I am not able to share the full dataset that I was using, due to privacy concerns. The dataset that I tested both functions against had 26,746 rows. The 'checker' function which I wrote took  on average 0.0801 seconds and Jeremy's approach took  0.1488 seconds. I decided to stick with my checker function, but that was not because of speed. I would have happily accepted the increased computation time for mine if the times had been reversed. The reason for this is that I find mine easier to read. This means that there is a chance that I could come back to this code in 6 months and have a clue about what it is suppose to be doing. Regular Expressions can sometimes be quite hard to come back to and say, " oh yeah, I wanted to check if all the characters that occupy prime digits in my string are vowels!". I think that my simplistic grep statement will be easier to change if that becomes needed in the future and so I will stick with the 'checker' approach. Do you have a better way to approach this using R? If so, make sure to post a comment.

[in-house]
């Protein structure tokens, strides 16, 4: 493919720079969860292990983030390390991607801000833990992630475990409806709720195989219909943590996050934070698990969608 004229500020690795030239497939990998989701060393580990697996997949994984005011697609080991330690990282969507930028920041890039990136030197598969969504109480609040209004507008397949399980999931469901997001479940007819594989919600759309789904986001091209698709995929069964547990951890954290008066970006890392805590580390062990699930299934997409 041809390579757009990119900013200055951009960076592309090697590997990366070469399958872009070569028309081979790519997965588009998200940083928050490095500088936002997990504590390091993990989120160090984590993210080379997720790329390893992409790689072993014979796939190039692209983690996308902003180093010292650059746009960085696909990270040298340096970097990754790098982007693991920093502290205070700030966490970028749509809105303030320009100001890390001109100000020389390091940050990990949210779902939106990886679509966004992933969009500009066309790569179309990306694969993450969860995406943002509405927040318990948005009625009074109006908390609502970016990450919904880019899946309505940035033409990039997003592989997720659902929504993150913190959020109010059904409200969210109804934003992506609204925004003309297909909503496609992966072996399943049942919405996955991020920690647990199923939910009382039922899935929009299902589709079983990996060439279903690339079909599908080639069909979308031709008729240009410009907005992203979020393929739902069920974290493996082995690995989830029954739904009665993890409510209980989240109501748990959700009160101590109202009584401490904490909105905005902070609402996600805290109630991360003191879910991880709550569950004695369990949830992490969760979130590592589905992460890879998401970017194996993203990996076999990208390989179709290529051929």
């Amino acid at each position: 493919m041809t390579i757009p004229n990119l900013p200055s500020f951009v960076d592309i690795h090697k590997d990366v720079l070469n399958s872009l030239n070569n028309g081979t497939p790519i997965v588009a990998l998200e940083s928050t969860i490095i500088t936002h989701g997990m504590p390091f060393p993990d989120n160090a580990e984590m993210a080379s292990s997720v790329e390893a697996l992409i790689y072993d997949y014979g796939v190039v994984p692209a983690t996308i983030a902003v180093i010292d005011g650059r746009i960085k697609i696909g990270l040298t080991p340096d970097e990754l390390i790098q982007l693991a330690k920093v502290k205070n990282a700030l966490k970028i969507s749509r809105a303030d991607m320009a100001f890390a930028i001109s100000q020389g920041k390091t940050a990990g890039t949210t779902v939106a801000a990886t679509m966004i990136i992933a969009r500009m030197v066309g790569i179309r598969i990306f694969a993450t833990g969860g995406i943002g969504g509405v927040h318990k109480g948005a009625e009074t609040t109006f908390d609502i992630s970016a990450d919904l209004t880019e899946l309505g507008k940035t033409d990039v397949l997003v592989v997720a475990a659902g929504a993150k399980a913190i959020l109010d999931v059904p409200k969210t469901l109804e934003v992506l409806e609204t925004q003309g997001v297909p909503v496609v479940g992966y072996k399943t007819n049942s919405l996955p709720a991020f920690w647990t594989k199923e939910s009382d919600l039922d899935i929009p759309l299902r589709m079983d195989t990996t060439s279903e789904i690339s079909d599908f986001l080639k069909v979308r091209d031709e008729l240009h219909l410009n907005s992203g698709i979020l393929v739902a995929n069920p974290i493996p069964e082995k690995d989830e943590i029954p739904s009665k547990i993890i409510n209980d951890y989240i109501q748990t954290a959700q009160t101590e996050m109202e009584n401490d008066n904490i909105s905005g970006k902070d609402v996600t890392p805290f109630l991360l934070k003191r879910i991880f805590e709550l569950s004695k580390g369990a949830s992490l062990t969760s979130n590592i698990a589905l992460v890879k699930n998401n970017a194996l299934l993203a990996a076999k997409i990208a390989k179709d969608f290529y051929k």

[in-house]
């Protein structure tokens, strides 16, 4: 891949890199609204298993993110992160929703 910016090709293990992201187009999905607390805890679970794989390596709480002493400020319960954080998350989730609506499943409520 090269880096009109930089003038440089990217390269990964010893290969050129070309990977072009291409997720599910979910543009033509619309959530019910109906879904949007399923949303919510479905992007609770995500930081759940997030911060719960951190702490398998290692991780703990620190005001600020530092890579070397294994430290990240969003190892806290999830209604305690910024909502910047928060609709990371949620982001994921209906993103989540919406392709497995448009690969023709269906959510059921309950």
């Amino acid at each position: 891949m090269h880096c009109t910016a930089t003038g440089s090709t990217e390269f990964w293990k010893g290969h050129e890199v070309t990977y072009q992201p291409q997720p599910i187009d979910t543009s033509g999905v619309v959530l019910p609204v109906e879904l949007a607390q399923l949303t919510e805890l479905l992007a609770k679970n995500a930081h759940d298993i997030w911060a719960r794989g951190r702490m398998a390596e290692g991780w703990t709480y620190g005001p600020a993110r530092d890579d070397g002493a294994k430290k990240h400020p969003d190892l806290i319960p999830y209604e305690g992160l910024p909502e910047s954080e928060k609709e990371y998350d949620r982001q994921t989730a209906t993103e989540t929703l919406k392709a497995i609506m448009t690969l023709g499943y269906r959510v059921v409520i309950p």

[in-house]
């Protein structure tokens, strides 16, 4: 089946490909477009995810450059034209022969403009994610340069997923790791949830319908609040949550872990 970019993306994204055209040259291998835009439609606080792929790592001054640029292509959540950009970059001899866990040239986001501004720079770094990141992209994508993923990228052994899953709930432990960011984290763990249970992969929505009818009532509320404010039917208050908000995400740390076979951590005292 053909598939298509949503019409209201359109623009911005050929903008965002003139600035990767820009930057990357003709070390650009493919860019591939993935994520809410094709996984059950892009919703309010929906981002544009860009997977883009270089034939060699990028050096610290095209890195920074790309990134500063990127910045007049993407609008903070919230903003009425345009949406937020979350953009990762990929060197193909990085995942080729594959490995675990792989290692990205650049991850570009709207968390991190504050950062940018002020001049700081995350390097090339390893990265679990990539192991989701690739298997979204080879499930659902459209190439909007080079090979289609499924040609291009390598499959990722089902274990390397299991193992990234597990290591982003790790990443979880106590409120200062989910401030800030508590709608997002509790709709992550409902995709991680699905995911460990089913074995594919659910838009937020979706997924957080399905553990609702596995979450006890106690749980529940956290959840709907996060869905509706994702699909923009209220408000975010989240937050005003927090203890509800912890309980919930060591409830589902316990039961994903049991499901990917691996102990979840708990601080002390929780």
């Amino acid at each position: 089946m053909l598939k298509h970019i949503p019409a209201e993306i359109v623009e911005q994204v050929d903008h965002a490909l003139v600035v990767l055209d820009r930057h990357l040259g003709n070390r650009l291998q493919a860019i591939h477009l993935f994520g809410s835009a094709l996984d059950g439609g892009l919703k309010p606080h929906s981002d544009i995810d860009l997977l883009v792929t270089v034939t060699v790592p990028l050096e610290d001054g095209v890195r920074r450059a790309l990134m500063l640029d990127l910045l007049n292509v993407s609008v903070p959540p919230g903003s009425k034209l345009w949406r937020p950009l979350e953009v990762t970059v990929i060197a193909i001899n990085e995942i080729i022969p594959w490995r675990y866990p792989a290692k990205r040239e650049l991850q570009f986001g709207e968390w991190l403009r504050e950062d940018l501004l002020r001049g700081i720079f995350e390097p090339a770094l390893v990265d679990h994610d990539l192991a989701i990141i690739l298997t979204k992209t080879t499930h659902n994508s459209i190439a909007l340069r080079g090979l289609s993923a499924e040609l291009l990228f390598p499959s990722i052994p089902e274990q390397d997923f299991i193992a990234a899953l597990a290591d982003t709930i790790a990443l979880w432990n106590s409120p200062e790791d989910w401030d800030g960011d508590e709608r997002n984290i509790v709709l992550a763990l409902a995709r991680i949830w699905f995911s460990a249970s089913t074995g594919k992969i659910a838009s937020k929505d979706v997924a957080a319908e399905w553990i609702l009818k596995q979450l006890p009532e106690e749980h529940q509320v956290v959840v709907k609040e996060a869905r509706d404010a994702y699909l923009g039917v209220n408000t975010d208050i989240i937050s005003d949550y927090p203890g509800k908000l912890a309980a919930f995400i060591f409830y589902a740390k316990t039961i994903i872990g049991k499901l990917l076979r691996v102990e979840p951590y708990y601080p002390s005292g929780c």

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Summary Function that is compatible with xtable

If you like to make nice looking documents using Latex, I highly recommend using the 'xtable' package. In most instances, it works quite well for producing a reasonable looking table from an R object. I however recently wanted a LaTeX table from the 'summary' function in base R. So naturally I tried:

Which gave me the following error:

Error in xtable.table(summary(foo)) :
  xtable.table is not implemented for tables of > 2 dimensions

So I decided to create a simple function that would return a dataframe which is easy to use with xtable. Here is what I came up with.


Now, when I try to use xtable I get the following output:

This should lead to an easier way to incorporate more summaries when you are writing your paper, using R and Knitr of course. If you do use knitr, make sure to try the results = 'asis' option with xtable from R.